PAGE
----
Letting the public know who is trying to influence decisions is worth a bit of extra paperwork for lobbyists. A system of thresholds would reassure small organisations that one-off lobbying wouldn't require registration. A robust register doesn't mean lobbyists declaring their Christmas card lists!" 

 Steve Goodrich, Senior Research Officer at Transparency International UK:

 “Given how much potential there is to improve the lobbying Bill, it is encouraging to hear that the Scottish Government is keeping an open mind. Citizens, campaigners and the Parliament’s Standards Committee all agree that there are some key changes that still need to be made to improve transparency at Holyrood. It’s time the government listened to this consensus.
 
“New rules will always raise concerns about red tape, but many of the examples cited during yesterday’s debates were at best red herrings and at worst fearmongering. The bill would certainly not prevent MSPs receiving Christmas cards, and it would not prevent constituents from engaging with their MSPs because unpaid lobbying is exempt. Where there are genuine concerns about the potential impact on participation, these can be addressed through the introduction of thresholds, so only those who have the ability to comply are caught by the rules.”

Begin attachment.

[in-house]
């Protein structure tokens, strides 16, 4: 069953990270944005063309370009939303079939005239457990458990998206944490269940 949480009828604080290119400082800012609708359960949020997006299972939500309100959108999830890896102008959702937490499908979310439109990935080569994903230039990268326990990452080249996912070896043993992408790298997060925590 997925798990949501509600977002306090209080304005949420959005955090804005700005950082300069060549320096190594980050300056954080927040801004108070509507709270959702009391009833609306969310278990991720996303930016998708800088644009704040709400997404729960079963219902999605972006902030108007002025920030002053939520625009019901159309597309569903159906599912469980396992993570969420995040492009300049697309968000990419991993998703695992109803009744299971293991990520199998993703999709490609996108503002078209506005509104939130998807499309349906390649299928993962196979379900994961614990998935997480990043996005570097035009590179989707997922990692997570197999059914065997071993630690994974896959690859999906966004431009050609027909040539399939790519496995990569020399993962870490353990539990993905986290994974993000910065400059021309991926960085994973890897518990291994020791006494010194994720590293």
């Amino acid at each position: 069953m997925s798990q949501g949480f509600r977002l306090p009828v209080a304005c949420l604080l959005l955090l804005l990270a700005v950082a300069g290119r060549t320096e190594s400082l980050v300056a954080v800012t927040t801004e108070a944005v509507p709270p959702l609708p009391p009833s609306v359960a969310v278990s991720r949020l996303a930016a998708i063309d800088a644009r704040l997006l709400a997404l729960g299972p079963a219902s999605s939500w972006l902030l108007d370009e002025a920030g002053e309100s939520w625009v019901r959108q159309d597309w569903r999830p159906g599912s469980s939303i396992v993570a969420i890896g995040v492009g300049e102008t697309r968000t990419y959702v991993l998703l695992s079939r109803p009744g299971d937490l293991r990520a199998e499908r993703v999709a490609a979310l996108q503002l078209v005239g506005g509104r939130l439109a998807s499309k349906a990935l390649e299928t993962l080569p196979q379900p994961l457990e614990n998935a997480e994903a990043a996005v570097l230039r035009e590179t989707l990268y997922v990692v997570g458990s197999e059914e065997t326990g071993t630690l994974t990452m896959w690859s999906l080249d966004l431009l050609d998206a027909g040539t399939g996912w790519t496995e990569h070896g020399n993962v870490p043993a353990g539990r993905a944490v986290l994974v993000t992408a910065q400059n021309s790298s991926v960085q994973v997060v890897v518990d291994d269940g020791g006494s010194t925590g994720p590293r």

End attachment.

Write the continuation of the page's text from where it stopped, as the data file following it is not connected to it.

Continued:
“Ultimately, improving the Bill to cover a wider range of communications, interactions with civil servants and information on lobbyists’ spending would strengthen the Parliament’s principles of openness, accessibility and accountability. Citizens, campaigners and businesses from across Scotland will be able to know who’s had what access to which public official on what issue. This kind of openness has been welcomed and embraced in places like Ireland and Canada. Scotland should not shy away from embracing this enlightened and forward-thinking way of doing politics.” 

 The Scottish Alliance for Lobbying Transparency (SALT) is an alliance of civil society groups who are concerned about the growing influence of lobbying on decision-making in Scotland. We believe only increased transparency can begin to restore trust in policy making and make ministers, elected representatives, and officials more accountable to the public.